Pregnant onions need regular watering but not soggy soil. Allow the soil to dry between watering.
When this species receives too much water, its stems and leaves may begin to wilt and turn from green to yellow.
In the winter, reduce watering. Supply enough water to help keep the bulbs from shriveling.
Fertilize in the spring, summer, and fall, adding water-soluble liquid fertilizer to the water before watering. Don’t fertilize in the winter.
Soil Requirements and Transplanting
Soil requirements are minimal, with adequate drainage being the most crucial factor.
Traditional potting soils should be avoided, as they tend to retain moisture. Preferred choices include using pure construction sand or a blend suitable for cacti or orchids.
For healthy pregnant onions, use rich, well-drained soil. You can use regular potting soil with additional perlite added.
The bulb sits or grows above ground on top of the potting mixture.
Repotting is only needed if you get tired of looking at the container. However, when transplanting, do so in the spring.
Springtime is also the right time to look for new bulbs growing off the older bulbs.
Grooming and Maintenance
While grooming is not required for this unique plant, there is one task you will want to perform.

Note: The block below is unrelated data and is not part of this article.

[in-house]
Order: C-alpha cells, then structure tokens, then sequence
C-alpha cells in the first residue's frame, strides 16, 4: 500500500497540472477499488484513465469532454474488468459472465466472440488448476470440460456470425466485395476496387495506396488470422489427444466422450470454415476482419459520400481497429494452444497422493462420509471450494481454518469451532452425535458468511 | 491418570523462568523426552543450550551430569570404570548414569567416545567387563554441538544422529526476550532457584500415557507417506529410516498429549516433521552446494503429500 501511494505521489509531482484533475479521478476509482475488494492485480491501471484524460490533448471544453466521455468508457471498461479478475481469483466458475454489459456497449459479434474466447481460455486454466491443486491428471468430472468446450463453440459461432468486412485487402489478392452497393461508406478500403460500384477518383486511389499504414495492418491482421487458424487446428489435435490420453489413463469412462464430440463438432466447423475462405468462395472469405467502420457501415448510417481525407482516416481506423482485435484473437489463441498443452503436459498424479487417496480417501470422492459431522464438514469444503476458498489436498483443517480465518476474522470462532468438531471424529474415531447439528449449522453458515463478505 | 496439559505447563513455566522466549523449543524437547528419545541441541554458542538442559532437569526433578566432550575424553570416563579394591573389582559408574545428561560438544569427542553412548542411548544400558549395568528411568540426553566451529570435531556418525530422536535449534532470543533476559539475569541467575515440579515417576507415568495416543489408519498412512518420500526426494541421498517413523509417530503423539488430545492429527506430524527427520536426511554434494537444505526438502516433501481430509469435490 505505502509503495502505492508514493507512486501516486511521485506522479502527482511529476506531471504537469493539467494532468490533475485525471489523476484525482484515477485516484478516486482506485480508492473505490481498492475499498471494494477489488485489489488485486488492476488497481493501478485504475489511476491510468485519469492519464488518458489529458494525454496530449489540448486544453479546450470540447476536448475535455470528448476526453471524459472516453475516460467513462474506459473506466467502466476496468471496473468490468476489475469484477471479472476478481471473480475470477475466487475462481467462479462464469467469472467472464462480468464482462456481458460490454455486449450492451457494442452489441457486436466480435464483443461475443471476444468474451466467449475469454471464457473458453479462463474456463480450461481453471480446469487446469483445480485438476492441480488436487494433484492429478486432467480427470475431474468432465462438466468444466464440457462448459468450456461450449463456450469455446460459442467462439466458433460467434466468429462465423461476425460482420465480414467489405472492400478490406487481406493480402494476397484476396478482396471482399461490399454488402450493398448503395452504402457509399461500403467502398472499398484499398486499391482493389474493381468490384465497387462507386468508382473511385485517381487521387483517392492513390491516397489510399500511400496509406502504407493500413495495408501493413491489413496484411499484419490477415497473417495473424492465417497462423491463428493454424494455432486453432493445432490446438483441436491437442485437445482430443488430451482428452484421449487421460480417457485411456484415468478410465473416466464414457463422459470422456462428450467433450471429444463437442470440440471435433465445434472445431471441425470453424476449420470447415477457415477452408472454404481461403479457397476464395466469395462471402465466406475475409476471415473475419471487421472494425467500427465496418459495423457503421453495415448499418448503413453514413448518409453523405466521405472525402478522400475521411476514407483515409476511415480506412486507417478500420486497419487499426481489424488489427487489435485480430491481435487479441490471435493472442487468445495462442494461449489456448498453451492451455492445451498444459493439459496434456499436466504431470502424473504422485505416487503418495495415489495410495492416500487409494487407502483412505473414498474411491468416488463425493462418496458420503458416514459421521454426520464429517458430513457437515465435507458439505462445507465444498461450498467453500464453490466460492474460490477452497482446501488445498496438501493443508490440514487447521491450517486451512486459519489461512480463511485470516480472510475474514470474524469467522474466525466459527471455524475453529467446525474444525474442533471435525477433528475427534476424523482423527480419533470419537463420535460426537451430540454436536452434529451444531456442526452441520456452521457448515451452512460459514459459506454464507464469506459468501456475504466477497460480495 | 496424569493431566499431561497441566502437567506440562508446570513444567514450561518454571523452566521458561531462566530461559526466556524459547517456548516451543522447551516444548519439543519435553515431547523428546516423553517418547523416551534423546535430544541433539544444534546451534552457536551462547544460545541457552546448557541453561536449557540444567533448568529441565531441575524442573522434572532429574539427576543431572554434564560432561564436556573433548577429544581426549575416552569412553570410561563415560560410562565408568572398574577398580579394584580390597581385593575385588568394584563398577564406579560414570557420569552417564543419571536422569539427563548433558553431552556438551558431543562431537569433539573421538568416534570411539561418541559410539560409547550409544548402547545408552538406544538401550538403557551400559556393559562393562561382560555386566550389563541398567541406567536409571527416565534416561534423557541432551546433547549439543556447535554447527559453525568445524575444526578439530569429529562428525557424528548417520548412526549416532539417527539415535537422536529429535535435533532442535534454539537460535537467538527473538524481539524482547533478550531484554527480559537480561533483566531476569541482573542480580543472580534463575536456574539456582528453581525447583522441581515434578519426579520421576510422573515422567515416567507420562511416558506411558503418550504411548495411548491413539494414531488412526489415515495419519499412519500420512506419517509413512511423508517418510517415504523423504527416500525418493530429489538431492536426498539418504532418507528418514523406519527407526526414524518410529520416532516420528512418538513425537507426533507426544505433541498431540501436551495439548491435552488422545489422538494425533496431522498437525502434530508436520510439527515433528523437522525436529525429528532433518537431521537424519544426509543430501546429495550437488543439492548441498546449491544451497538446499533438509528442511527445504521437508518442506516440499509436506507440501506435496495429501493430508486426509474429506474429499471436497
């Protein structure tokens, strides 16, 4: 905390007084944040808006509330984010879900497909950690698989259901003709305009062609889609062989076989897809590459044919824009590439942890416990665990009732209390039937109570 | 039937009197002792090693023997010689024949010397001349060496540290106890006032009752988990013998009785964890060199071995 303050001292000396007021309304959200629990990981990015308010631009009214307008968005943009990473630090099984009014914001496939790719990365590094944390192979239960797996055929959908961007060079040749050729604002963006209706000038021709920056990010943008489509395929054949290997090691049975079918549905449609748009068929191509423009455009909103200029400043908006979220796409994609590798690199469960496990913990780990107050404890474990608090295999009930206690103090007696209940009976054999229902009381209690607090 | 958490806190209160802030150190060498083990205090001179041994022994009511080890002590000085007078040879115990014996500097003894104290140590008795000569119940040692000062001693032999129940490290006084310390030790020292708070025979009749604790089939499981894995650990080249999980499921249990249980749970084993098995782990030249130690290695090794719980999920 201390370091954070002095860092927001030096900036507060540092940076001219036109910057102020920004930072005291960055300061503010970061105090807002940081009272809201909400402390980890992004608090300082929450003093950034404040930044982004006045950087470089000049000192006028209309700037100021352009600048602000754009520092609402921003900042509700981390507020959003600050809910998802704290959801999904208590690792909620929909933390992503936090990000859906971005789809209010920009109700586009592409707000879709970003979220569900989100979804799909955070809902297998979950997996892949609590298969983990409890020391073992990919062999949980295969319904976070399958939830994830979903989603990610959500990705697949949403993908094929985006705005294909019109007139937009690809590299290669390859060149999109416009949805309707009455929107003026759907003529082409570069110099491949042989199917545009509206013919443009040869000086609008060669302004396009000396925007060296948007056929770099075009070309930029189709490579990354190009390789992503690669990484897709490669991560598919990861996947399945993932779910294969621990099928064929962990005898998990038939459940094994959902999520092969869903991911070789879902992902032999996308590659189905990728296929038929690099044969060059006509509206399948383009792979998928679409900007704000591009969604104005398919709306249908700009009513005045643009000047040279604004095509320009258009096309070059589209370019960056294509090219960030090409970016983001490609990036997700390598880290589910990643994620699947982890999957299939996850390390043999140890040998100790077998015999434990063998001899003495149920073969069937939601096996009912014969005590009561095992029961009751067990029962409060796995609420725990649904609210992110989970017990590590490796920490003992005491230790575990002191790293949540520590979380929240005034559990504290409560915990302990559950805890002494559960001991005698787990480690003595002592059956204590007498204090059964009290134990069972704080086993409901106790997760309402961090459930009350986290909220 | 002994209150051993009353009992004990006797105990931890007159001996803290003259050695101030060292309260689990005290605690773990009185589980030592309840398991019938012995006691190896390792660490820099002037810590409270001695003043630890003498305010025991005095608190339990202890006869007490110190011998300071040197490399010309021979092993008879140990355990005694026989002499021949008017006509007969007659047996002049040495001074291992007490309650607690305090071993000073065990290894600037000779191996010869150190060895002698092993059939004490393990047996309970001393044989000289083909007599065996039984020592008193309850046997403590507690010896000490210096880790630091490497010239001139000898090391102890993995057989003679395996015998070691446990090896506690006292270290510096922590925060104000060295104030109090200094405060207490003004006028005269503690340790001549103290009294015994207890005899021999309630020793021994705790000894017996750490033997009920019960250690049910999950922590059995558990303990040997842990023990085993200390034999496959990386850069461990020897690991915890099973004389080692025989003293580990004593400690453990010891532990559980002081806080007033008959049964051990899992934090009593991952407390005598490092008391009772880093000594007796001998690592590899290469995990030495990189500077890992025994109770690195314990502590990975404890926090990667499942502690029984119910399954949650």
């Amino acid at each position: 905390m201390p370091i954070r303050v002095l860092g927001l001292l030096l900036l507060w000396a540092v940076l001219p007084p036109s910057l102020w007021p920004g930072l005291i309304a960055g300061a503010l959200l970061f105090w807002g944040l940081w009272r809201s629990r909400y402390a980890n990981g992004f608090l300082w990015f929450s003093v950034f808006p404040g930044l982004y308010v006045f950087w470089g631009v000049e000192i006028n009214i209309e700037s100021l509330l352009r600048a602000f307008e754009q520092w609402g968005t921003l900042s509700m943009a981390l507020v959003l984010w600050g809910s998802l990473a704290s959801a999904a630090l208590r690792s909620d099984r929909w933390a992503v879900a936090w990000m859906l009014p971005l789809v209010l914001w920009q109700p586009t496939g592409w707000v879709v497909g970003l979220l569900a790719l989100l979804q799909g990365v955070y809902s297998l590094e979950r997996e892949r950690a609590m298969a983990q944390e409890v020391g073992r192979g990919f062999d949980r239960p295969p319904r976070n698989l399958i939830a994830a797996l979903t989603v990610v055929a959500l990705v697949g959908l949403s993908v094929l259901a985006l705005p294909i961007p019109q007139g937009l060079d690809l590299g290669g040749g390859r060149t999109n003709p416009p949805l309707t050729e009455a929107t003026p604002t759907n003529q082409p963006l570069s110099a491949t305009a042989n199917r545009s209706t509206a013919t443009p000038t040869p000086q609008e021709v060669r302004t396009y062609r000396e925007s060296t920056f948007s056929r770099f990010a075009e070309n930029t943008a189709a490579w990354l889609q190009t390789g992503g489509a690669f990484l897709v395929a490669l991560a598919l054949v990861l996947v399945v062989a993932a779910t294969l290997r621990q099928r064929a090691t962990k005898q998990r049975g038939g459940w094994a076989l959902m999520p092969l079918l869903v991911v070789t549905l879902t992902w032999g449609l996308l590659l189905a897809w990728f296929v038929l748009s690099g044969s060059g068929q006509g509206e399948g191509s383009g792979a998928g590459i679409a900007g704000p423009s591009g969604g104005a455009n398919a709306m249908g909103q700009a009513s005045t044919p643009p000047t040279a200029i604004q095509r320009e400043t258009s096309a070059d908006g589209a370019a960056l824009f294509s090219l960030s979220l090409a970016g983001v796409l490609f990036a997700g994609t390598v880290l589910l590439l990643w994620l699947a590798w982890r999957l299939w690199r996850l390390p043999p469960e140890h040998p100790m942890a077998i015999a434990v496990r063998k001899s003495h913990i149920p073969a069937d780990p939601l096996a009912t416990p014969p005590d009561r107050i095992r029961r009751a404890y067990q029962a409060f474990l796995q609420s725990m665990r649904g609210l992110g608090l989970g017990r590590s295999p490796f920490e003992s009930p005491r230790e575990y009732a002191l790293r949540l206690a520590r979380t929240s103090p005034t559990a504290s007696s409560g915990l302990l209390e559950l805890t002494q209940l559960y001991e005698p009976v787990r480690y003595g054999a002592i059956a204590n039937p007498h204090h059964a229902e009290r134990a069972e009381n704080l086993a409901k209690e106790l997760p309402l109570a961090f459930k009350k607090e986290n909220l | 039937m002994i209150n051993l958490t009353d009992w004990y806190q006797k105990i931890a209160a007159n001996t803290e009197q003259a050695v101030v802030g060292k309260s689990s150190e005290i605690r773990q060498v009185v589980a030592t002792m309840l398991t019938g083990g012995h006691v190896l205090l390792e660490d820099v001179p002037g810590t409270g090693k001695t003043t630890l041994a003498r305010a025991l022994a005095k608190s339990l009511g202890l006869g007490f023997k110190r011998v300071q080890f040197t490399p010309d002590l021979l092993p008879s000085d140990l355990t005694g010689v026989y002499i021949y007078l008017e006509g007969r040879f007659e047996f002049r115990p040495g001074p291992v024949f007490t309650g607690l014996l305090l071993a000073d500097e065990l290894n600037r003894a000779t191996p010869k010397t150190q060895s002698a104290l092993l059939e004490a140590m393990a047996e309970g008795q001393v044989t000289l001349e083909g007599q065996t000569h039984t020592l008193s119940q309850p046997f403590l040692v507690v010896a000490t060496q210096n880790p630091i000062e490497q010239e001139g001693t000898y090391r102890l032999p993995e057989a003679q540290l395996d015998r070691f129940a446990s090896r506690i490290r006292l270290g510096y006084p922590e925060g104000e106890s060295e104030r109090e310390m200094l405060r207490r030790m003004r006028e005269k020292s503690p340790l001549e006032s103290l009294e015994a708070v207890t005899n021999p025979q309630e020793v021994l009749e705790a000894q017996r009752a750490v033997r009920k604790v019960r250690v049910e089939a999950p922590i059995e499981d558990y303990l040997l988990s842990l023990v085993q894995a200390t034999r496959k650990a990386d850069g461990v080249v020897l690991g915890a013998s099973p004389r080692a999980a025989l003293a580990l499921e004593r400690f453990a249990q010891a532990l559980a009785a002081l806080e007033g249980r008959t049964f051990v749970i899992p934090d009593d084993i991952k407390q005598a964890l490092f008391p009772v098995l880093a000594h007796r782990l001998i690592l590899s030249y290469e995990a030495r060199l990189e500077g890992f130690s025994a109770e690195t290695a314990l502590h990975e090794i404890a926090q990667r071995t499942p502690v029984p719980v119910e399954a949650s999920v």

As the outer layers of the bulbs start to dry and peel off, remove them. This helps encourage healthy growth throughout the growing season.
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How To Propagate Ornithogalum longibracteatum
Propagate plants by separating new bulbs from the larger parent bulbs. Easily remove these bulbs without damaging the parent bulbs.
Place the younger bulbs in individual pots using rich soil with good drainage. When setting bulbs in the soil, make sure they point upward. Set the pots in bright sunlight and water once.
Wait until the roots form before watering again. When the plant takes root, move the bulb to a larger pot. With proper care, these young bulbs may last for several years.
What Pests or Disease Problems Does False Sea Onion Encounter?
This hardy plant doesn’t have any significant threats, but there are a few issues to look for. You may notice mealybugs on the plant. They typically hide between the leaves.
TIP: To remove mealybugs, use a cotton swab dipped in alcohol. Wipe the bugs away. For a larger infestation, spray the plant with insecticide.
If you notice bulbs loose in the soil, it may be time to get rid of the older bulbs. Collect the younger bulbs and replant them while tossing the older bulbs.
The bulbs may also start to rot, which is typically a sign that the soil is too wet. If you notice orange-brown patches on the leaves, the plant is getting too much sunlight.
Suggested Sea Onion Plant Uses
This unusual plant is a great conversation starter. If grown indoors, set it somewhere guests can see it. Make sure it still receives enough sunlight.
A hanging basket is also a great option for this plant, as the basket allows the leaves to cascade over the sides.
As a medicinal plant, it is known as the German onion. Residents of the German countryside used crushed leaves to cauterize cuts and bruises. It was also cooked with rock candy to make cold syrup.